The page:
Pelosi: Reporters need to do a better job selling Biden's agenda

AP Photo/Jose Luis Magana

Our latest edition of the ongoing saga of politicians “saying the quiet part out loud” features House Speaker Nancy Pelosi. She’s recently been acknowledging that the massive, $3.5 trillion reconciliation package isn’t as popular as her party’s rhetoric would suggest, and her annoyance over being asked about it is beginning to show. She was asked yet again yesterday if the Democrats have failed to persuade the public of the need for a massive social and climate overhaul costing a ridiculous amount of money. Rather than taking responsibility herself, the Speaker lectured the reporters who were present, suggesting that they hadn’t done a good enough job convincing people to support the plan. Amazingly, most of them didn’t seem all that put off by the comment.

With the House and Senate in recess, and the progressive-spearheaded $3.5 trillion social spending package left hanging in the balance, Democratic House Speaker Nancy Pelosi scolded the media Tuesday for not doing more promotional messaging for the program.

Asked whether Democrats have failed to effectively persuade the public that a massive influx of social spending is necessary, Pelosi turned the question around on the reporter.

“Well I think you all could do a better job of selling it, to be very frank with you, because every time I come here I go through the list: medical leave, climate, the issues that are in there,” Pelosi said.

As I already said, this was yet another case of a Democrat saying aloud what everyone already knows but isn’t supposed to talk about. It’s simply assumed in Democratic circles that the vast majority of the mainstream media is firmly on their side and will slant their coverage to be favorable to Pelosi’s party and their agenda. There have been some rare but refreshing exceptions to that rule this year, such as the coverage of the Afghanistan evacuation debacle, but for the most part, the Democrats’ media stenographers have followed the script.

But what happens when one of the highest-ranking Democrats in Washington comes out and says these things on camera? Not much, really. Take a listen for yourself.

As you can hear for yourself, none of the reporters in the briefing seemed to even bat an eye. There was no uproar from the reporters and the next person picked to give a question smoothly moved on to a query about how the size of the bill could be reduced so it might pass.

Pelosi might have an argument to make against any criticism of her statement, albeit a rather thin one. While she clearly said “you all could do a better job of selling it,” the reporter who asked the question was specifically asking about a recent poll showing that only 10% of the public feels they know “a lot” about what’s in the bill. She also used the phrase “sell the bill” in her question, but it sounded as if the real problem was that the Democrats haven’t explained it well enough so the public doesn’t even know what the money is being spent on.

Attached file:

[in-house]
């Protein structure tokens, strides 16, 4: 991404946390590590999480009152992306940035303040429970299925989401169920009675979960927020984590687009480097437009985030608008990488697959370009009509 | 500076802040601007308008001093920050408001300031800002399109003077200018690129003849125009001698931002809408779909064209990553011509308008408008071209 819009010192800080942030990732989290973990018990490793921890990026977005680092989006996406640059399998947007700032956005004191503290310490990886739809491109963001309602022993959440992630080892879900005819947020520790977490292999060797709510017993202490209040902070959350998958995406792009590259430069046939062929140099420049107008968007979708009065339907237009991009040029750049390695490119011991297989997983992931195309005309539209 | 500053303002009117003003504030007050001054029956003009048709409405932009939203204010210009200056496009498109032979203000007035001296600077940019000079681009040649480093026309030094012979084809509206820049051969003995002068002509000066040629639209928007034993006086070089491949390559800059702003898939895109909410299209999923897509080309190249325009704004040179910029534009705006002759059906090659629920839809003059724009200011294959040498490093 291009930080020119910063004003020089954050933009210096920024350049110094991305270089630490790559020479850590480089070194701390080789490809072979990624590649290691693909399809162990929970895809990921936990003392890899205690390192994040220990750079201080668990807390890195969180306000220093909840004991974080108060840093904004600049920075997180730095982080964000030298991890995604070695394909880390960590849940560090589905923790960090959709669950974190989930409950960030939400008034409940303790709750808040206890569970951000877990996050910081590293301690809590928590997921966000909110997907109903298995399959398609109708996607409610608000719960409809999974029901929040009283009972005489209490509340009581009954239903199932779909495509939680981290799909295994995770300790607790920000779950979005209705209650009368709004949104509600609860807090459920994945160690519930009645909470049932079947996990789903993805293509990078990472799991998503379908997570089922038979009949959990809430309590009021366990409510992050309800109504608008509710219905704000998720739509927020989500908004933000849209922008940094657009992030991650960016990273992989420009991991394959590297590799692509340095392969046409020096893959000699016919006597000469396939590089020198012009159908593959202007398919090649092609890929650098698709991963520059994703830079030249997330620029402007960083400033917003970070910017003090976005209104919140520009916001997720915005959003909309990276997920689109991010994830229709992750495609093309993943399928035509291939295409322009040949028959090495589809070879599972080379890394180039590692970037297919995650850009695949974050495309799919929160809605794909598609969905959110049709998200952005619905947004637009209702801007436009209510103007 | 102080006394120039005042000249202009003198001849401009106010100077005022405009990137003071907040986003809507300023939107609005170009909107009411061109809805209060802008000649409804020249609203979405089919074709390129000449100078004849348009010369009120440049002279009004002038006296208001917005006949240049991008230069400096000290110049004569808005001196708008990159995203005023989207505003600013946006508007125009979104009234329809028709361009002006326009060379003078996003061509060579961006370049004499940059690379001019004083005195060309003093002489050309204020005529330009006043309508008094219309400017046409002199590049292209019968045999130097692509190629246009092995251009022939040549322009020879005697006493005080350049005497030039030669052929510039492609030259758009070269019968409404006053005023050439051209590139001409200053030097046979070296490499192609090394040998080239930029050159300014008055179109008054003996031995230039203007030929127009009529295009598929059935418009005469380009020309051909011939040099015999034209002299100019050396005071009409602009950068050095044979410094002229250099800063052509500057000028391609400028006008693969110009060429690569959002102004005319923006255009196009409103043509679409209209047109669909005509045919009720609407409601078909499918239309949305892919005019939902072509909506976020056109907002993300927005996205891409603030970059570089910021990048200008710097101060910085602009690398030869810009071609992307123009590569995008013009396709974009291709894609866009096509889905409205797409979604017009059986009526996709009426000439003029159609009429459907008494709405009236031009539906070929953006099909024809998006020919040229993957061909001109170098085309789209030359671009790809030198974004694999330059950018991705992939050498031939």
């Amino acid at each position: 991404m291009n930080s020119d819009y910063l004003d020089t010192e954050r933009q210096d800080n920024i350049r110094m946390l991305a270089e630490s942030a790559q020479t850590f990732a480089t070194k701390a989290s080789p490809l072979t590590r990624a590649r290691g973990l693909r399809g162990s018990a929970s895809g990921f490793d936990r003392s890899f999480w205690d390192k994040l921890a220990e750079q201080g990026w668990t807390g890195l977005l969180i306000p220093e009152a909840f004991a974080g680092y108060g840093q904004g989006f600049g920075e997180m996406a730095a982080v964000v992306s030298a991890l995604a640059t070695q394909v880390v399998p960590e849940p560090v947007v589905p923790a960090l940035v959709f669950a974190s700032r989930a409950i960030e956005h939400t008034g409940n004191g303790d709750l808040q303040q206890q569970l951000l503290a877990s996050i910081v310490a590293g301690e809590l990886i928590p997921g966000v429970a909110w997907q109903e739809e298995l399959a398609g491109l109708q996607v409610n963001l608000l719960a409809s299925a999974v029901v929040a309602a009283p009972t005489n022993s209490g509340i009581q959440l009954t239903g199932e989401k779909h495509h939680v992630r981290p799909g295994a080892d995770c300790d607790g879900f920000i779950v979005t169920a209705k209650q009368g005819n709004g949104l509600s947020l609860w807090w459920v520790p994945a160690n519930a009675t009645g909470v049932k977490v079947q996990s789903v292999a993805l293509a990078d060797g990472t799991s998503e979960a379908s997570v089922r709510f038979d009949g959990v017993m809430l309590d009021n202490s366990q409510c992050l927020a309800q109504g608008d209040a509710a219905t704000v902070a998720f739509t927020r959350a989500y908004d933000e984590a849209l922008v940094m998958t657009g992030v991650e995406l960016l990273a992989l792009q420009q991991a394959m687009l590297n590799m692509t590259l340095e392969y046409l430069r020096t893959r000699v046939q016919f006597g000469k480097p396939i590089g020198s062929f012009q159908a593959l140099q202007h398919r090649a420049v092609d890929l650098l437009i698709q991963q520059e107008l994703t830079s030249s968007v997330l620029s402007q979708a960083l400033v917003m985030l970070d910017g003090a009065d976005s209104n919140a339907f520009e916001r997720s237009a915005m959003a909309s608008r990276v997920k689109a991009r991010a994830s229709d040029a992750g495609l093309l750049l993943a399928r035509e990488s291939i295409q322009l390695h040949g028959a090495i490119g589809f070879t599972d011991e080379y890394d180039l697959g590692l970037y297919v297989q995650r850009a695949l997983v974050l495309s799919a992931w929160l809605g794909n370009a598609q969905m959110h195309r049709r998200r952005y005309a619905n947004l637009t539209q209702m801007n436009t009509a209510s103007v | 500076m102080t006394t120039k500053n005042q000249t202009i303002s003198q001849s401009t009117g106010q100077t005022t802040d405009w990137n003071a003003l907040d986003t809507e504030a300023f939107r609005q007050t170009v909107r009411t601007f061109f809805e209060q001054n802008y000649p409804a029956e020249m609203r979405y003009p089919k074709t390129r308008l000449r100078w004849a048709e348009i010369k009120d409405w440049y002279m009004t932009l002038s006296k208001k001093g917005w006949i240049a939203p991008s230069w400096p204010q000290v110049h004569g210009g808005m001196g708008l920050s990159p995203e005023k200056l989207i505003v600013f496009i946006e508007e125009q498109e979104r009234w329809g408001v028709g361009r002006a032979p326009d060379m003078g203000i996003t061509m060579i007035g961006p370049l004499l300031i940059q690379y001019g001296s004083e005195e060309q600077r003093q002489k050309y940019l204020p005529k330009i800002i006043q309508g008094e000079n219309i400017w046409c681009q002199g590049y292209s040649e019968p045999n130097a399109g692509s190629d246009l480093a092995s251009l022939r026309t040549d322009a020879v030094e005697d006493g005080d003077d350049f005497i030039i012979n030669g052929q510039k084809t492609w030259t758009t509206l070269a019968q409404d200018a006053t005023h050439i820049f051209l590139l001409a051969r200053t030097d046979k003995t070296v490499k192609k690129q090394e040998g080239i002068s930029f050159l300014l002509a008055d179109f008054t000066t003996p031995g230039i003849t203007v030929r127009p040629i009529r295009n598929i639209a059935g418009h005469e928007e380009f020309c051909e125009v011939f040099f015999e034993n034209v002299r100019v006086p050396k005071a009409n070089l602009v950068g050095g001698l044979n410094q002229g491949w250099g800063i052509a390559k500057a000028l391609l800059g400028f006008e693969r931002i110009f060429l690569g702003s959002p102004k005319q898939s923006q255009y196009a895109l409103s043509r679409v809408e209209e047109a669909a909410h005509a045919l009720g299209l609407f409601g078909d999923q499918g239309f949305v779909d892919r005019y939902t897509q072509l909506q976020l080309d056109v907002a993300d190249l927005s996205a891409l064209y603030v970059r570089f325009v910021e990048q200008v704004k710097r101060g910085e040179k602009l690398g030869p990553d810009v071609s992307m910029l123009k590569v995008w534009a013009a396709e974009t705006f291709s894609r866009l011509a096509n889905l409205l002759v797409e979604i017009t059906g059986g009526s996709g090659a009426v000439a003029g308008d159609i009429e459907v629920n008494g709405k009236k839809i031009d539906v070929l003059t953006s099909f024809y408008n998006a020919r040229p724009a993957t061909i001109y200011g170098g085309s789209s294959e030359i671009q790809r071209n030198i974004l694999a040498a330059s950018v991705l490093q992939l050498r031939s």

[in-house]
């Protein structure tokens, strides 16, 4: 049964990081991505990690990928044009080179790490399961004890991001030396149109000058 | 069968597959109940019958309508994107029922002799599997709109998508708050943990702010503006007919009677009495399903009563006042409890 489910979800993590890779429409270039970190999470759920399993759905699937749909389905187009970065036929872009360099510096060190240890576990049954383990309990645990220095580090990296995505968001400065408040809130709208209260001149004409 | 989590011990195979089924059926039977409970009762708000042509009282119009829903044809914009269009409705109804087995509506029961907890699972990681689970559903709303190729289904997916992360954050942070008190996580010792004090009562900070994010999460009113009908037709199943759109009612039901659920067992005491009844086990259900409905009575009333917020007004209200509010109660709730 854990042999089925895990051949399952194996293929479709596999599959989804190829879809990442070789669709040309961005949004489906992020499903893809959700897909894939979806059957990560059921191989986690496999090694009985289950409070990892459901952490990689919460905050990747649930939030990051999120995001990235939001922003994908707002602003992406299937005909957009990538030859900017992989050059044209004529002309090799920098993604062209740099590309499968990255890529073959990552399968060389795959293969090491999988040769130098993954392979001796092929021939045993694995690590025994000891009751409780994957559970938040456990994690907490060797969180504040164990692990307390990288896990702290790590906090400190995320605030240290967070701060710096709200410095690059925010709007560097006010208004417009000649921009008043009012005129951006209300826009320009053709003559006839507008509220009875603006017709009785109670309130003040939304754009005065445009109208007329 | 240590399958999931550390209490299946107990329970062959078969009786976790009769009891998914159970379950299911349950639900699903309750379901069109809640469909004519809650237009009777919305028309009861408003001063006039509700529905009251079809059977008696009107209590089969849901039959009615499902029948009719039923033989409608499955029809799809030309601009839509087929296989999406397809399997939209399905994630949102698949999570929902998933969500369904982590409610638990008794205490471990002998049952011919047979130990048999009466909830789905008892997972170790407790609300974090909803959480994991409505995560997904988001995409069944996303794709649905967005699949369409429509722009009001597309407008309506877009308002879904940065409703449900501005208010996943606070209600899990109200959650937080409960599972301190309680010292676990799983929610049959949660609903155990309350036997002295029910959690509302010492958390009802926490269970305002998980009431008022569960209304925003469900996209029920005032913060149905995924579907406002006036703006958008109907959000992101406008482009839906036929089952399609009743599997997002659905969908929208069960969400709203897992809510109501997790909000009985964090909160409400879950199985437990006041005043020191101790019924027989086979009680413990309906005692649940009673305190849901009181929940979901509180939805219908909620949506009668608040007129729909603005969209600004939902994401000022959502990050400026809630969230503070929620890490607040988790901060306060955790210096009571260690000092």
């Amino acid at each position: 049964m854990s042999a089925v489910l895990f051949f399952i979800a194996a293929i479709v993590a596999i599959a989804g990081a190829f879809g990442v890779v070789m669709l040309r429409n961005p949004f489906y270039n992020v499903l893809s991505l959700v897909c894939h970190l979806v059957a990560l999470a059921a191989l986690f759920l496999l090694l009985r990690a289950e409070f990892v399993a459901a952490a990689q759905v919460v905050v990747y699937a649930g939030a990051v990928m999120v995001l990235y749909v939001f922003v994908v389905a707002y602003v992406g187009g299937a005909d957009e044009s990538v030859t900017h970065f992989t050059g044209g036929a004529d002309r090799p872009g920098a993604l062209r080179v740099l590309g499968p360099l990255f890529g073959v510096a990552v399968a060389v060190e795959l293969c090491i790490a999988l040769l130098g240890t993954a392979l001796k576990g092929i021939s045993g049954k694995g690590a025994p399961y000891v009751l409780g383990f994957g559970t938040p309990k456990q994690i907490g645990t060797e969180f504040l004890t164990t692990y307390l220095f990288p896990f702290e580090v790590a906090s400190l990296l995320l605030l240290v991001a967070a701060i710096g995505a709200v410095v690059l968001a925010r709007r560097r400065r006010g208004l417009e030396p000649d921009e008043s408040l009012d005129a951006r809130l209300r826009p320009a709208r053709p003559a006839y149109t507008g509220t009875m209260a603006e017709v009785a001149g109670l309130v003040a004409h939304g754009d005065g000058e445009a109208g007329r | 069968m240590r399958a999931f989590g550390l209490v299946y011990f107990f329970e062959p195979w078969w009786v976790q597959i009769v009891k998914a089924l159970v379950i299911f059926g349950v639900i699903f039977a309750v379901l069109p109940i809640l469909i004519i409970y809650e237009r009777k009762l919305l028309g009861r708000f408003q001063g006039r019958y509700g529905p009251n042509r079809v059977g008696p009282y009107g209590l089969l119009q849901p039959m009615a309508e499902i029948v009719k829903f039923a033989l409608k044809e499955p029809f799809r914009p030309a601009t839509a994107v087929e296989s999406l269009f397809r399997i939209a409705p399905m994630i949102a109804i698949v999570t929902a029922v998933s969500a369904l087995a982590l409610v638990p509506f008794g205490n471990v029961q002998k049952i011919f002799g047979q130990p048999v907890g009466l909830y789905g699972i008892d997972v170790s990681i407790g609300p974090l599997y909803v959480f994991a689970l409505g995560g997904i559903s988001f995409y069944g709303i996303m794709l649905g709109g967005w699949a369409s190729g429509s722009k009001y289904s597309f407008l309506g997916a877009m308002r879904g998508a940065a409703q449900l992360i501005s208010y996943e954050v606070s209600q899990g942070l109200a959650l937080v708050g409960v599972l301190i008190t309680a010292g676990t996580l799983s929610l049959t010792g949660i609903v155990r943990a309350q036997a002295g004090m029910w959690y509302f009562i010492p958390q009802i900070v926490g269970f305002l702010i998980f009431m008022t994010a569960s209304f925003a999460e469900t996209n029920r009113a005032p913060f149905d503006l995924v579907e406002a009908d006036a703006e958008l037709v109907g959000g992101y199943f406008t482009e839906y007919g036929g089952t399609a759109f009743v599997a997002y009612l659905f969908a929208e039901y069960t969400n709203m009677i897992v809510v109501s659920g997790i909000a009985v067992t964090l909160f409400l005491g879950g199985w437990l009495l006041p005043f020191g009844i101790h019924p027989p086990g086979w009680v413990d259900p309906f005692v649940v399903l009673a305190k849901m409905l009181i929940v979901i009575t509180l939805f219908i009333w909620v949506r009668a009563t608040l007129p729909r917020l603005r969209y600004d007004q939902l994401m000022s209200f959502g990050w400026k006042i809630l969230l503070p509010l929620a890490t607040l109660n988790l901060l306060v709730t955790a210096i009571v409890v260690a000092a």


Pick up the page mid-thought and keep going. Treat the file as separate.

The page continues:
As I said, however, that’s a rather thin defense. Nancy Pelosi is able to stand in front of a gaggle of Washington reporters and accuse them of not “selling” her agenda, and nobody evens breaks their stride. That’s rather remarkable.

As to the other half of the question, I definitely agree with both Pelosi and the reporter who lobbed the question at her. People undoubtedly don’t know all the details because the bill is being pushed before it’s even been fully written. And the parts that have been spelled out to some degree encompass far too many things and far too much money for anyone to digest. This is yet again another example of Congress trying to jam through massive spending bills in a rush, essentially under the cover of darkness.

If that bill ever does pass, I can assure you that there won’t be one member of the entire House who has read the thing from cover to cover. Some will be familiar with the pieces they had a hand in crafting, while others will have aides who were assigned to read parts of it and brief them on it. But the majority will be voting to spend trillions of dollars while not even understanding where the money will go. The public will be similarly in the dark. And that’s no way to run an airline, folks.

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